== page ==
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Netflix password sharing not as prolific as many believe

Less than one in 10 Netflix homes log in using another person’s password

Less than one in 10 Netflix homes globally log in using another’s password, according to a new report from Ampere Analysis.

Instead there appears to be a global trend across different markets geographically when it comes to Netflix homes using another person’s account.

Account sharing by Netflix users is higher than with other SVoD services such as Amazon Prime, although the retail element of this platform potentially explains the difference.

The report found that less than one in 10 Netflix homes log in using another person’s password, which amounts to nine per cent of revenue that can be considered a marketing and subscriber acquisition cost. However, this nine per cent also represents a potential revenue gain that can be harnessed in a crackdown on shared accounts.

The lowest amount of sharing is in the USA, Netflix’s domestic and biggest market. On the other hand, France has the highest per cent of shared use but has the lowest level of Netflix uptake, pointing to a potential correlation of established markets having less shared use.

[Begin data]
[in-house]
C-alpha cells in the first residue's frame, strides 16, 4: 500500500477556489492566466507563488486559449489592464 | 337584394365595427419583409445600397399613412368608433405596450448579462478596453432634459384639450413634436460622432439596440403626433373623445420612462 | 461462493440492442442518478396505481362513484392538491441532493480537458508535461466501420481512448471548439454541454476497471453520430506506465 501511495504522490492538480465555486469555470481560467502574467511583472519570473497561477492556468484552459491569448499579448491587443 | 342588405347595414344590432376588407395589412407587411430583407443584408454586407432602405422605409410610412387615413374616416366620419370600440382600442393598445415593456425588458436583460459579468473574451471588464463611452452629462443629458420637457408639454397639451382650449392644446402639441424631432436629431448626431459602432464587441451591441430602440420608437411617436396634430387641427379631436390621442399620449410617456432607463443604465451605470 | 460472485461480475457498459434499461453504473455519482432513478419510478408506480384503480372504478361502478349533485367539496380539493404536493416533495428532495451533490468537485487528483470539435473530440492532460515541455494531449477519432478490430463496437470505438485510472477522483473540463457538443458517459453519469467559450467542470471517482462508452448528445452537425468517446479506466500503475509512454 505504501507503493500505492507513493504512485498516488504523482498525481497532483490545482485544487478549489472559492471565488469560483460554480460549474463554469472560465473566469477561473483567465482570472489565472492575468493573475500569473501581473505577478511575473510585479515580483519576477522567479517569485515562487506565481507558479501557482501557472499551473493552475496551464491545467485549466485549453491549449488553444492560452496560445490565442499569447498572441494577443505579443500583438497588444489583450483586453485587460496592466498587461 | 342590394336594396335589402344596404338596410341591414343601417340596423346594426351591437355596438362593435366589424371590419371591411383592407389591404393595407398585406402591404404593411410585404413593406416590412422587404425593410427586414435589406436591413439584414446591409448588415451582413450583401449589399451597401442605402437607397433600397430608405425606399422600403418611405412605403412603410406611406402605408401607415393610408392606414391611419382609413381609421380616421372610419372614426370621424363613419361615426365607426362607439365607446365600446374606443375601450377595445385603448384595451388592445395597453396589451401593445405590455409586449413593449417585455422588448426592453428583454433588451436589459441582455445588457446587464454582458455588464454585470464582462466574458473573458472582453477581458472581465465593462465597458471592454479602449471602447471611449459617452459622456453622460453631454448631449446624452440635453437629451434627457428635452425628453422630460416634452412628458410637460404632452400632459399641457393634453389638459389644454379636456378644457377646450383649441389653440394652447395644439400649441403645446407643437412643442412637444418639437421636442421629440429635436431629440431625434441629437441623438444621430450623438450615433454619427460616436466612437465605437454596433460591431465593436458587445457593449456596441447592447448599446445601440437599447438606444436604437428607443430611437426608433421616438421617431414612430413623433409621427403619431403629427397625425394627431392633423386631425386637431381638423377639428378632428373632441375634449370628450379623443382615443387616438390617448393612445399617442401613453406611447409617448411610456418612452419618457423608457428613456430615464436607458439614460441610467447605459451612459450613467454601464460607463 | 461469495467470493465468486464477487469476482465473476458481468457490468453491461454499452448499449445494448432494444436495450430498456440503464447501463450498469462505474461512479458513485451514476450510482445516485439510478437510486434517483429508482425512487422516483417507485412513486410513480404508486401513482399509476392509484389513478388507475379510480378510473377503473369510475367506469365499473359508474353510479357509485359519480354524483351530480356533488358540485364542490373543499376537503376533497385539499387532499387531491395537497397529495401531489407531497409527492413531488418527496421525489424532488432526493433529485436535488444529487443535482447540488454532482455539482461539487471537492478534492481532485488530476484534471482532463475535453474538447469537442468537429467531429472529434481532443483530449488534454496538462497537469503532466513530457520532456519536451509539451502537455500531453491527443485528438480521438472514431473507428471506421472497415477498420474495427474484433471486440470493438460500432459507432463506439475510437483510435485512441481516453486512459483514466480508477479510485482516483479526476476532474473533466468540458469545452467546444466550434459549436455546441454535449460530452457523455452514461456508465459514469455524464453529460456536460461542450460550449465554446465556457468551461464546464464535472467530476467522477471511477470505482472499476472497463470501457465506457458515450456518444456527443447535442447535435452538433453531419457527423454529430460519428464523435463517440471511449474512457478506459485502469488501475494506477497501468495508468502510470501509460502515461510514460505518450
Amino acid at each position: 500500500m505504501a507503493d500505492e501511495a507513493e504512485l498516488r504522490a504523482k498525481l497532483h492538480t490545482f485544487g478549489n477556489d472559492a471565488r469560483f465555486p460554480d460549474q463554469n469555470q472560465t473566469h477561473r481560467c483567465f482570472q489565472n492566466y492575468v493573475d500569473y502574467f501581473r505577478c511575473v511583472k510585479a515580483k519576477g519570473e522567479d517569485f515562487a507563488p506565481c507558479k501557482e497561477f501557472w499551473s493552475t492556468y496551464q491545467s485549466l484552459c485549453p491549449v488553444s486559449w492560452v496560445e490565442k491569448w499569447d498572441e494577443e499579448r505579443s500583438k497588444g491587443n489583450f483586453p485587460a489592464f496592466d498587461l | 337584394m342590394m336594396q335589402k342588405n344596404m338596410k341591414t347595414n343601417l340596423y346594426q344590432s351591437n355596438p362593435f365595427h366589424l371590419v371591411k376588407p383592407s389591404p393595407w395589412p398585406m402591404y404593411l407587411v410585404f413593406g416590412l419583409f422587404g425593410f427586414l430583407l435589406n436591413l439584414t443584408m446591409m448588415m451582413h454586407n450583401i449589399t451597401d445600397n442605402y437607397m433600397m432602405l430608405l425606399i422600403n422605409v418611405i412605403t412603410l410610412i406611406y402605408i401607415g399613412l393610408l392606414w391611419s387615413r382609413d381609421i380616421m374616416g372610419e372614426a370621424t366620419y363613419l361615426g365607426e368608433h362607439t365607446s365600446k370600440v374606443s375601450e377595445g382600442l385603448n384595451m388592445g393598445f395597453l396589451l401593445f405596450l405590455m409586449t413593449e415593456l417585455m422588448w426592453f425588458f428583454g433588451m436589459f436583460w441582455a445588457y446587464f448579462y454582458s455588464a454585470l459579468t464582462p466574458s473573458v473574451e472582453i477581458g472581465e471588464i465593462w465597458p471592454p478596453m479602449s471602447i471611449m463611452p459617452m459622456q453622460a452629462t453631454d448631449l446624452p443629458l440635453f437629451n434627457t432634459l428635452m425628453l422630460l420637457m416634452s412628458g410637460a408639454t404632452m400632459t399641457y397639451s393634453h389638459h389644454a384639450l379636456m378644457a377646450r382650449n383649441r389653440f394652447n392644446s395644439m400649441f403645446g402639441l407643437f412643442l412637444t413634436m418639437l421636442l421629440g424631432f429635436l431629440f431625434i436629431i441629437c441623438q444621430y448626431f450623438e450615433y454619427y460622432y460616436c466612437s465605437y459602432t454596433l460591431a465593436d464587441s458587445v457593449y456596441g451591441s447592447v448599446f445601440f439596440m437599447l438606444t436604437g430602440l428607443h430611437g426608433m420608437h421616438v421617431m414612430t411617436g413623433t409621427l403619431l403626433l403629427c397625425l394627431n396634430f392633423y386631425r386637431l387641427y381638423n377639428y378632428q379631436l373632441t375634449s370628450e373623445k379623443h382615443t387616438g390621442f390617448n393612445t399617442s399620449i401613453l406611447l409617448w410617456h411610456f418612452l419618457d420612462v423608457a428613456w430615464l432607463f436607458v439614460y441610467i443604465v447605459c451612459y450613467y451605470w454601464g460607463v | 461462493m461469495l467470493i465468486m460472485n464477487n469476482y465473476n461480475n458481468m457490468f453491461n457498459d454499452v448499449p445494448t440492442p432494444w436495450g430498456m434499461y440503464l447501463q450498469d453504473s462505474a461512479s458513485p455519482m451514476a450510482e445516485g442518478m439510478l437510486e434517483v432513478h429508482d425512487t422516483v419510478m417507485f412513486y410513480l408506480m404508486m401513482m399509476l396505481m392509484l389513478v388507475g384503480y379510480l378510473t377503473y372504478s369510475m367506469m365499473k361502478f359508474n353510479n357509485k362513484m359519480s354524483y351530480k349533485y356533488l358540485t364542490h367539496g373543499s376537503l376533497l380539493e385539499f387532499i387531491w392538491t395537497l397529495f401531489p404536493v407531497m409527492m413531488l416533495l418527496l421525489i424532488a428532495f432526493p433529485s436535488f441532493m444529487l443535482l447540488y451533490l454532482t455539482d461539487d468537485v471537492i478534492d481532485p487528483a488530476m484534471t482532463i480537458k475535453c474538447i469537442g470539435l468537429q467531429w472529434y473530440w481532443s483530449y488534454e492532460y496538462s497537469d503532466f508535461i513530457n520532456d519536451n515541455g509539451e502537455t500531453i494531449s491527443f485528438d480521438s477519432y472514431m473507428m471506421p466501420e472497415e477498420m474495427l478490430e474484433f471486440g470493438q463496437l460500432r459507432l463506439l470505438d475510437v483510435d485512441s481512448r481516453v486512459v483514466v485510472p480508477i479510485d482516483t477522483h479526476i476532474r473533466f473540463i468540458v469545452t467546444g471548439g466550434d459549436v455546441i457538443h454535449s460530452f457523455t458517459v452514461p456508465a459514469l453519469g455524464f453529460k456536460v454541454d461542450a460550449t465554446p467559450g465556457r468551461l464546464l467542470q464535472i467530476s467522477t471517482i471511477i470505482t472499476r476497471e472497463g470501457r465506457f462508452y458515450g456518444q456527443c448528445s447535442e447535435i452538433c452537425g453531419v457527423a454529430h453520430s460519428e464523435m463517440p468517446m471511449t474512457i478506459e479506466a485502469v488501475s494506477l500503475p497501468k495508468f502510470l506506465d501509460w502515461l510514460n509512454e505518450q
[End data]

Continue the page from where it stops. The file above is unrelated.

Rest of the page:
Countries with usually high rates of piracy such as Brazil and Spain have some of the lowest amount of Netflix sharing. Ampere’s data suggests that users are more likely to not share when they have paid for something themselves.

Guy Bisson, research director at Ampere Analysis, said: “There is a widely-held belief that password sharing among Netflix homes is rife, but our data is telling a different story. Moving forward, it looks as if password sharing is a fact of life for SVoD players, with Amazon too suffering from account sharing for its Prime Video service.

“One of the most striking things about account sharing on Netflix is that it’s amazingly consistent across markets,” Bisson added. “What this 9 per cent grey area means to an optimist is that Netflix has a potential revenue gain that can be switched on at will by locking down account sharing, but it’s more likely to be seen as an additional — and likely very effective — marketing and subscriber acquisition cost.”